China’s policymakers are aggressively clamping down on what some experts are calling a credit bubble. This comes as China’s economy slows and incoming data continues to disappoint.
All of this has economists upping their odds of a hard economic landing, a scenario where growth slows to a point that causes unemployment to spike.
China’s economic problems are well documented
China Economist Wei Yao of Societe Generale SA (OTCMKTS:SCGLY) (EPA:GLE) noted while the problems facing the Chinese economy are well documented, they think many investors may still be relatively complacent about the risk of a hard landing. This could prove a costly mistake. The Chinese economy is still imbalanced: almost 50% of GDP comes from gross fixed capital formation, up from a third in 1997. Massive excess capacity, high and rising corporate debt and an increasingly marginalized private sector are other symptoms of deeply rooted imbalances in China’s economy.
Chinese economy is set on a path of structural deceleration
Societe Generale SA (OTCMKTS:SCGLY) (EPA:GLE) think the Chinese economy is set on a path of structural deceleration, due to deeply rooted imbalances. Symptoms include a massive amount of excess capacity, high and rising corporate and local government debt, as well as an increasingly marginalised private sector. All of these contribute to the concerning trend of deteriorating productivity growth. In their view, there is no other ending to China’s massive resource and credit misallocation than a painful bursting of the bubble. The question is rather when it will start unwinding and at what pace.
China faces a bumpy path of persistent deceleration
Societe Generale SA (OTCMKTS:SCGLY) (EPA:GLE)’s central scenario is a bumpy path of persistent deceleration over the next five years, with 2017 growth touching 6%. The assumption is that the new leadership will somehow succeed in gradually deflating the existing bubbles through carefully sequenced reforms. However, this piece focuses on the other possibility – not a small one – that this slow bursting process may get out of control at some point and morph into a much sharper correction. In other words – a hard landing.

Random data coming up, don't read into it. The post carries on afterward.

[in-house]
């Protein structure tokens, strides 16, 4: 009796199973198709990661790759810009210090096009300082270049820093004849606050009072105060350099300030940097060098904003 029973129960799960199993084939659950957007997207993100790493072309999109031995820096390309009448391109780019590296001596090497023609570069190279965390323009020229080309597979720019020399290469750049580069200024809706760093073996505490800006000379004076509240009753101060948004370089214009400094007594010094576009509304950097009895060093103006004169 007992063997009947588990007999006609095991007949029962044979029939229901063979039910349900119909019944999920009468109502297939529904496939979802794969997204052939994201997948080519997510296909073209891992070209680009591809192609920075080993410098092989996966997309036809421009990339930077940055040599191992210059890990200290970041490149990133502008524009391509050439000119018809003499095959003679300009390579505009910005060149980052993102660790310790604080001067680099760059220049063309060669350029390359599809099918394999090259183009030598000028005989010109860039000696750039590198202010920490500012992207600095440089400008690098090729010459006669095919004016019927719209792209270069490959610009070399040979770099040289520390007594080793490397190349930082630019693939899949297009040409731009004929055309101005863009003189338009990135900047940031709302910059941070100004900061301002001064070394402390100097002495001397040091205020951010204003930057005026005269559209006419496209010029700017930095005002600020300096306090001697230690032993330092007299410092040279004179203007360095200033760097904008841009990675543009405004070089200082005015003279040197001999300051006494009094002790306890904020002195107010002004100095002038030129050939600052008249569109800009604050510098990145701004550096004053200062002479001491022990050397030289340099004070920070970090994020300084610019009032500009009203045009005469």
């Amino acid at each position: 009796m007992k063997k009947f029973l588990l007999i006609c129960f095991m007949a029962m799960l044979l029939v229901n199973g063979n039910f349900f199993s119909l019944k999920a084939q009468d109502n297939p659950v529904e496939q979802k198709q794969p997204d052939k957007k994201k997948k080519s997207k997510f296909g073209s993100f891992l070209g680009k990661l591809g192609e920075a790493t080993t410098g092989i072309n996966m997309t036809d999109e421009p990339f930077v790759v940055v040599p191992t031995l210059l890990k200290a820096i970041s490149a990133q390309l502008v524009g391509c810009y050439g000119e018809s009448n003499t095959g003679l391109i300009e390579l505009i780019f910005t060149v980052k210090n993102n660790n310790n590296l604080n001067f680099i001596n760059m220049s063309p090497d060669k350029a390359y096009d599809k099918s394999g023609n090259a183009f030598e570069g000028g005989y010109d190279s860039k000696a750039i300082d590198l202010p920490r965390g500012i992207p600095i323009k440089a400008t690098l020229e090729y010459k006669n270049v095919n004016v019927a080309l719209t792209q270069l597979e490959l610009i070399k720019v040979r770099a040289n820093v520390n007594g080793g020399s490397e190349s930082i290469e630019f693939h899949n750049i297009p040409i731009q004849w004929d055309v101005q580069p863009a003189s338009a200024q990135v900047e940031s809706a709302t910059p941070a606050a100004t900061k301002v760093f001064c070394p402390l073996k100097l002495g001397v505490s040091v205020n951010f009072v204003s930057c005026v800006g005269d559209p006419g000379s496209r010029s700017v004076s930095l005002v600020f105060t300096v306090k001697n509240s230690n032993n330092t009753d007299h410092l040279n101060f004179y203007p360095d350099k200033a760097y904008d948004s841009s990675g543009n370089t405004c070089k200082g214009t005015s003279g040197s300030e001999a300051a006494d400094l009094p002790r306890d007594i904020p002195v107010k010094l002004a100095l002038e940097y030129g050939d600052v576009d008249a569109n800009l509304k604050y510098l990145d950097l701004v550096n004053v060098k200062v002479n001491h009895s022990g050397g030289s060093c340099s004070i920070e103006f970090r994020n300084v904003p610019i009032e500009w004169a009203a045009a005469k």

They define a hard landing in 2013 as one where the official, full-year real GDP growth rate plummets to below 6%, which they see as the minimum level needed to keep the job market stable and avoid systemic financial risk. As China’s population ages and growth of the working-age population also slows, the minimum level for stable growth will decline further. If progress in rebalancing and structural reform remains slow however, then a hard landing will become inevitable in the medium term.
In the tail-risk scenario, China’s economic growth will drop sharply to an average of just 3% in H2 2013 and H1 2014, compared with their central scenario of 7.1%.
China: What are the most likely triggers?
Societe Generale SA (OTCMKTS:SCGLY) (EPA:GLE) noted that two types of events could trigger a hard landing in China.
First, the experience of 2008 showed that the Chinese economy is vulnerable to trade shocks. The Lehman crisis made exports go into reverse, resulting in the loss of nearly 50 million migrant worker jobs in the two quarters after it took place.
Second, a hard landing could be provoked by either insufficient public investment from Beijing or an intended credit deleveraging going out of control. Policymakers might choose to do so out of concerns over systemic risks posed by the uncomfortably rapid credit growth.
The point is that they would not deliberately choose to force a quick correction, but as China’s imbalances are already at a precarious level, the room for error and the likelihood of nasty unintended consequences is not negligible. However, China is unlikely to experience a currency crisis like the Asian Financial Crisis, as it has little external debt and a still largely controlled capital account.
China’s evolving crisis
Whatever the catalyst, the excess capacity in the manufacturing sector – estimated at 40% in 2011 by the IMF – would be exacerbated by a sharp growth slowdown. This would cut corporate margins sharply, making profits plunge, and triggering a downward spiral in domestic demand. Bankruptcies and unemployment would occur on a large scale, endangering financial and social stability. One factor that could accelerate the downward spiral is the high leverage of China’s corporate sector and local governments, which we estimate has reached 145-150% of GDP at end-2012.
China’s choice of responses
Societe Generale SA (OTCMKTS:SCGLY) (EPA:GLE) said an easier but more dangerous choice would be for Beijing to repeat the post-Lehman package of massive state-driven lending and investment facilitated by ultra-low interest rates and ample liquidity. However, such a solution would be less effective than in 2009 given the overhang in capacity, and would increase corporate leverage even further. A more judicious response would combine genuine tax cuts to lower the burden on the corporate sector, further liberalization to give private enterprises new space to grow, more social spending to anchor consumption, and selective state investment to prepare China better for future challenges.
Here is one crisis scenario, where GDP drops to 3% and the government fails to stimulate the economy.